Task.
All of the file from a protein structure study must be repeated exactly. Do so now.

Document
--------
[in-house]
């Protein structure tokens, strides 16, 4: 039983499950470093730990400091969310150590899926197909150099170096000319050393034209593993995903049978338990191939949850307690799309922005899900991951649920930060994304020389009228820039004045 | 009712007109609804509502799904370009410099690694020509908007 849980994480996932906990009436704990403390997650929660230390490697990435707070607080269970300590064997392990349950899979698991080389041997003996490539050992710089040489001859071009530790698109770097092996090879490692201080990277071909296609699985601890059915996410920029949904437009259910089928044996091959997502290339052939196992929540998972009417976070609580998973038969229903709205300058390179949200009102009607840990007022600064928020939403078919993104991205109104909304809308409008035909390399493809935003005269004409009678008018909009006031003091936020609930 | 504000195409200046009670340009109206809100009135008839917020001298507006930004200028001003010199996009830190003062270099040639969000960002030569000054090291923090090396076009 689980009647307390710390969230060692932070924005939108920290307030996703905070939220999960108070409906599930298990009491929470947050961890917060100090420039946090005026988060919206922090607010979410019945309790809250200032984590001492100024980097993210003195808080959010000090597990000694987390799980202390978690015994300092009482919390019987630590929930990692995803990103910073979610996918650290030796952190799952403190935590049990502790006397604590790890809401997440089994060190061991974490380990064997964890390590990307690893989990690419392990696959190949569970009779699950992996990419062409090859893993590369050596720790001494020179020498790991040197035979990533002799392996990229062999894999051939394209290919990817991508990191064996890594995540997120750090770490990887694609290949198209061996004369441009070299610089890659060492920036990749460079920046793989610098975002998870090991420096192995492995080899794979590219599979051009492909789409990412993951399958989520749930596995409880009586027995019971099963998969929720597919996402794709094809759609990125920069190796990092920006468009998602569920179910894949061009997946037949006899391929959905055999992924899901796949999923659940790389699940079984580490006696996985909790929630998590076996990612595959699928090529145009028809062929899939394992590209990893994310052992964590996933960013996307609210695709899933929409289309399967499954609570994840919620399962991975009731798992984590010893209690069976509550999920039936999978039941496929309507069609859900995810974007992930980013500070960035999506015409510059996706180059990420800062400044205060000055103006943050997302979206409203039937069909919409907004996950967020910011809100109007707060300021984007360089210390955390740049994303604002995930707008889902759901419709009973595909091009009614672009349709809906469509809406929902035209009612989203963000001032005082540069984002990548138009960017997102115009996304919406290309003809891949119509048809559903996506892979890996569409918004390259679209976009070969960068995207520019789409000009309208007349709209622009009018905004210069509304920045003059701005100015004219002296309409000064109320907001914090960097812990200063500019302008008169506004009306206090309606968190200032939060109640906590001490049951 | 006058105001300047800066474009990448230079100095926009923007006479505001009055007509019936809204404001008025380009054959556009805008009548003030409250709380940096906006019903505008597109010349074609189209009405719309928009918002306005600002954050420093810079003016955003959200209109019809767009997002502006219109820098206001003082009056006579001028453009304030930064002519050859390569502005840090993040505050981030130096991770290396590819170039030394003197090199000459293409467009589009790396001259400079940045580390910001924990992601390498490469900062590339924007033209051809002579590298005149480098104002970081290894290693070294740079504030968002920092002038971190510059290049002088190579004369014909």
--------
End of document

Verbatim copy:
[in-house]
């Protein structure tokens, strides 16, 4: 039983499950470093730990400091969310150590899926197909150099170096000319050393034209593993995903049978338990191939949850307690799309922005899900991951649920930060994304020389009228820039004045 | 009712007109609804509502799904370009410099690694020509908007 849980994480996932906990009436704990403390997650929660230390490697990435707070607080269970300590064997392990349950899979698991080389041997003996490539050992710089040489001859071009530790698109770097092996090879490692201080990277071909296609699985601890059915996410920029949904437009259910089928044996091959997502290339052939196992929540998972009417976070609580998973038969229903709205300058390179949200009102009607840990007022600064928020939403078919993104991205109104909304809308409008035909390399493809935003005269004409009678008018909009006031003091936020609930 | 504000195409200046009670340009109206809100009135008839917020001298507006930004200028001003010199996009830190003062270099040639969000960002030569000054090291923090090396076009 689980009647307390710390969230060692932070924005939108920290307030996703905070939220999960108070409906599930298990009491929470947050961890917060100090420039946090005026988060919206922090607010979410019945309790809250200032984590001492100024980097993210003195808080959010000090597990000694987390799980202390978690015994300092009482919390019987630590929930990692995803990103910073979610996918650290030796952190799952403190935590049990502790006397604590790890809401997440089994060190061991974490380990064997964890390590990307690893989990690419392990696959190949569970009779699950992996990419062409090859893993590369050596720790001494020179020498790991040197035979990533002799392996990229062999894999051939394209290919990817991508990191064996890594995540997120750090770490990887694609290949198209061996004369441009070299610089890659060492920036990749460079920046793989610098975002998870090991420096192995492995080899794979590219599979051009492909789409990412993951399958989520749930596995409880009586027995019971099963998969929720597919996402794709094809759609990125920069190796990092920006468009998602569920179910894949061009997946037949006899391929959905055999992924899901796949999923659940790389699940079984580490006696996985909790929630998590076996990612595959699928090529145009028809062929899939394992590209990893994310052992964590996933960013996307609210695709899933929409289309399967499954609570994840919620399962991975009731798992984590010893209690069976509550999920039936999978039941496929309507069609859900995810974007992930980013500070960035999506015409510059996706180059990420800062400044205060000055103006943050997302979206409203039937069909919409907004996950967020910011809100109007707060300021984007360089210390955390740049994303604002995930707008889902759901419709009973595909091009009614672009349709809906469509809406929902035209009612989203963000001032005082540069984002990548138009960017997102115009996304919406290309003809891949119509048809559903996506892979890996569409918004390259679209976009070969960068995207520019789409000009309208007349709209622009009018905004210069509304920045003059701005100015004219002296309409000064109320907001914090960097812990200063500019302008008169506004009306206090309606968190200032939060109640906590001490049951 | 006058105001300047800066474009990448230079100095926009923007006479505001009055007509019936809204404001008025380009054959556009805008009548003030409250709380940096906006019903505008597109010349074609189209009405719309928009918002306005600002954050420093810079003016955003959200209109019809767009997002502006219109820098206001003082009056006579001028453009304030930064002519050859390569502005840090993040505050981030130096991770290396590819170039030394003197090199000459293409467009589009790396001259400079940045580390910001924990992601390498490469900062590339924007033209051809002579590298005149480098104002970081290894290693070294740079504030968002920092002038971190510059290049002088190579004369014909």